Malaysia has been hit by the worst floods in decades. At least 14 dead and 51,000 displaced. This would be the balance on December 2021, still being updated.

At the origin of the disaster, three days of torrential rain partially submerged cities and villages in eight of the thirteen states and federated territories of Malaysia.

In Malaysia, it is natural to be traversed by the monsoon between November and February, but the rainfall rate in mid-December is far beyond normal.

The amount of water that is usually expected in a month has fallen between Friday and Saturday, said Prime Minister Ismail Sabri Yaakob, during a press conference.

The floods would have forced about 51 thousand people to leave their homes, especially in the state of Pahang, on the east coast of the Malay peninsula, according to the British BBC, which refers to the news published on Monday 20 December.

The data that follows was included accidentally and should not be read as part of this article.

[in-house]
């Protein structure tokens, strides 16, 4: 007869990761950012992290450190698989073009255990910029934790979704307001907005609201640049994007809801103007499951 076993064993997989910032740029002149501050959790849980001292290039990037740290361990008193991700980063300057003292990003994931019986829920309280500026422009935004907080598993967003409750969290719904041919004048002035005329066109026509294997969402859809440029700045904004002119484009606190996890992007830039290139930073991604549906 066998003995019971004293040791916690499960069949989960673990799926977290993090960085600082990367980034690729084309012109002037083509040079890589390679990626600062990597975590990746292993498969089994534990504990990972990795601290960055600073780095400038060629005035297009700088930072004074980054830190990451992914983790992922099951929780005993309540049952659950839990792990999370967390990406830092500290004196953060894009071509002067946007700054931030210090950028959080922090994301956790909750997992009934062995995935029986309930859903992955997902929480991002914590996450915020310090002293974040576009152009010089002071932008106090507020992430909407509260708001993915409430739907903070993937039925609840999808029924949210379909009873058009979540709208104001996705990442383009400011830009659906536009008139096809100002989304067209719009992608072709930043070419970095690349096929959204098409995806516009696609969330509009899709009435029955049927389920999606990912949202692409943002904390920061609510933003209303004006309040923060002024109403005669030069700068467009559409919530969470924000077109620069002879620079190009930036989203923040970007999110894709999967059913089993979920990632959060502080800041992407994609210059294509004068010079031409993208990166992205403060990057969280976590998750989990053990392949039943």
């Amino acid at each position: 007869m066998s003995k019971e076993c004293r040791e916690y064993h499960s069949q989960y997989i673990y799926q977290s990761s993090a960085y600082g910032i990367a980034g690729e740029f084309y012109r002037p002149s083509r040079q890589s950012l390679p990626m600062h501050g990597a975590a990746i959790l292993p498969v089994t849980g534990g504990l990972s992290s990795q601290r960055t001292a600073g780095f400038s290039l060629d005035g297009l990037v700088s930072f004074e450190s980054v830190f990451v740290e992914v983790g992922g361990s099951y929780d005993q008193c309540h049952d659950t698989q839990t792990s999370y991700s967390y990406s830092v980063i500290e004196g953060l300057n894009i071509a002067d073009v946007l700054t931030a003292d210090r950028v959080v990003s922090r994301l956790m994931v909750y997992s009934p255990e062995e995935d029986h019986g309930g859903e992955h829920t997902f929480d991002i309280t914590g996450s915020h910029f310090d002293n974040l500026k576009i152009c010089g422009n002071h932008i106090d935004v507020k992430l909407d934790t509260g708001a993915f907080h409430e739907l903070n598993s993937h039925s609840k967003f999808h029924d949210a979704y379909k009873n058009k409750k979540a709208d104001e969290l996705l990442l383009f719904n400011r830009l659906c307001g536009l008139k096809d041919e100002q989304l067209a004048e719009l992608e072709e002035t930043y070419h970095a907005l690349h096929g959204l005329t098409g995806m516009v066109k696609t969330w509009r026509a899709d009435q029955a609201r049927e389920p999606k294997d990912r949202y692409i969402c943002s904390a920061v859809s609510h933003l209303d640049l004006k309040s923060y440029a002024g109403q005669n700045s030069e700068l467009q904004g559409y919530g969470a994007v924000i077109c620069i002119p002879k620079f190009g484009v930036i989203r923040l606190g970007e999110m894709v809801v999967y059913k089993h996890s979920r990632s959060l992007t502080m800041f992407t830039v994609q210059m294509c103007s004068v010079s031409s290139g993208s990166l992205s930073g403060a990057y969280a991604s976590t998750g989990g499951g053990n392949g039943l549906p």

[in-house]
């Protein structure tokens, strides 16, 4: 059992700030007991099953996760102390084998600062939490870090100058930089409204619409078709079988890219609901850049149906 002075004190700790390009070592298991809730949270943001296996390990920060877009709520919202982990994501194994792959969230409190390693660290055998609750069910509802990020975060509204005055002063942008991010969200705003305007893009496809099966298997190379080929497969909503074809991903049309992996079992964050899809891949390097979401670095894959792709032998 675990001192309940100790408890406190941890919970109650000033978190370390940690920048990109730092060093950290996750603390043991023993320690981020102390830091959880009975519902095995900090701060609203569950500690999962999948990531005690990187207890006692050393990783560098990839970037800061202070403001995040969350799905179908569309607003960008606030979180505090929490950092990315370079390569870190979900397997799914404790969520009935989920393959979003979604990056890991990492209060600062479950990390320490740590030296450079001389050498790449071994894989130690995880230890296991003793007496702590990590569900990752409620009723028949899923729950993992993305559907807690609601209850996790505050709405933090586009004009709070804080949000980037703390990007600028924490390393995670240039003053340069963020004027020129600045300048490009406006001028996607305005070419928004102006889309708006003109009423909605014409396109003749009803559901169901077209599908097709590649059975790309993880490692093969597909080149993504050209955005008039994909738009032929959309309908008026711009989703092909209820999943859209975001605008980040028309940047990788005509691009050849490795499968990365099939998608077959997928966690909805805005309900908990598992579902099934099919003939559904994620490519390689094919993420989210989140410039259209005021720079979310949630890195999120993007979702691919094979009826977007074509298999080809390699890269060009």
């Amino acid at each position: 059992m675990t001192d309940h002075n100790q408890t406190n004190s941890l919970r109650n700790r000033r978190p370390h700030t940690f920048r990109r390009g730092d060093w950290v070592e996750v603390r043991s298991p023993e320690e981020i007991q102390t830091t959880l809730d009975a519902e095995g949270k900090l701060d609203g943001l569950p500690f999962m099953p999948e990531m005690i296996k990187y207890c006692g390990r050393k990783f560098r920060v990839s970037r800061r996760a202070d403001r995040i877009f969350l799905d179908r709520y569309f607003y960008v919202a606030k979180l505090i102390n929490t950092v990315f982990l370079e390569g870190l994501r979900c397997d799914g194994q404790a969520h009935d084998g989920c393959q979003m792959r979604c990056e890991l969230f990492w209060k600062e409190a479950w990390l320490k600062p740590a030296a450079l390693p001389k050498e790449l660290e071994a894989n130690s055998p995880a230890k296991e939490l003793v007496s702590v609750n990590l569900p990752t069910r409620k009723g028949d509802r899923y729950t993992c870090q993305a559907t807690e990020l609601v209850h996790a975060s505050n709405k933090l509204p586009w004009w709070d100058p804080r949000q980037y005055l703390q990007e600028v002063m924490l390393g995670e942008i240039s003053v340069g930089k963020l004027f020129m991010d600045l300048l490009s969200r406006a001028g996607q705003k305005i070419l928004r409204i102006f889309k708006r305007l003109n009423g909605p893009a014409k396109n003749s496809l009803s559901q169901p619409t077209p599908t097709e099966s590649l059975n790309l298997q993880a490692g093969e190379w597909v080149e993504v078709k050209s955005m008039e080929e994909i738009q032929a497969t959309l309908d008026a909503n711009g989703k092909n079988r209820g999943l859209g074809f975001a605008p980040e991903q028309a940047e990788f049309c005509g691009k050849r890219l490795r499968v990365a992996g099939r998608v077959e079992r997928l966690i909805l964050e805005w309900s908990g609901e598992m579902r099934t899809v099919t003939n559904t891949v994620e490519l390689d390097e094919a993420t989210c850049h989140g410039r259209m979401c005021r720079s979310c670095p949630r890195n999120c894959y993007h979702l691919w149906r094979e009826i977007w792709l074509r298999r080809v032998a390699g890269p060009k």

Selangor, the most populous state in Malaysia with 5.4 million inhabitants, which surrounds the federal territory of the capital Kuala Lumpur, is also struggling with the floods. On Monday, the rainfall weakened considerably and a few lucky ones were able to return to their homes.

Fear does not stop. Now there are also alarms for a surge in coronavirus infections, given that thousands of people have been forced to gather in makeshift shelters.


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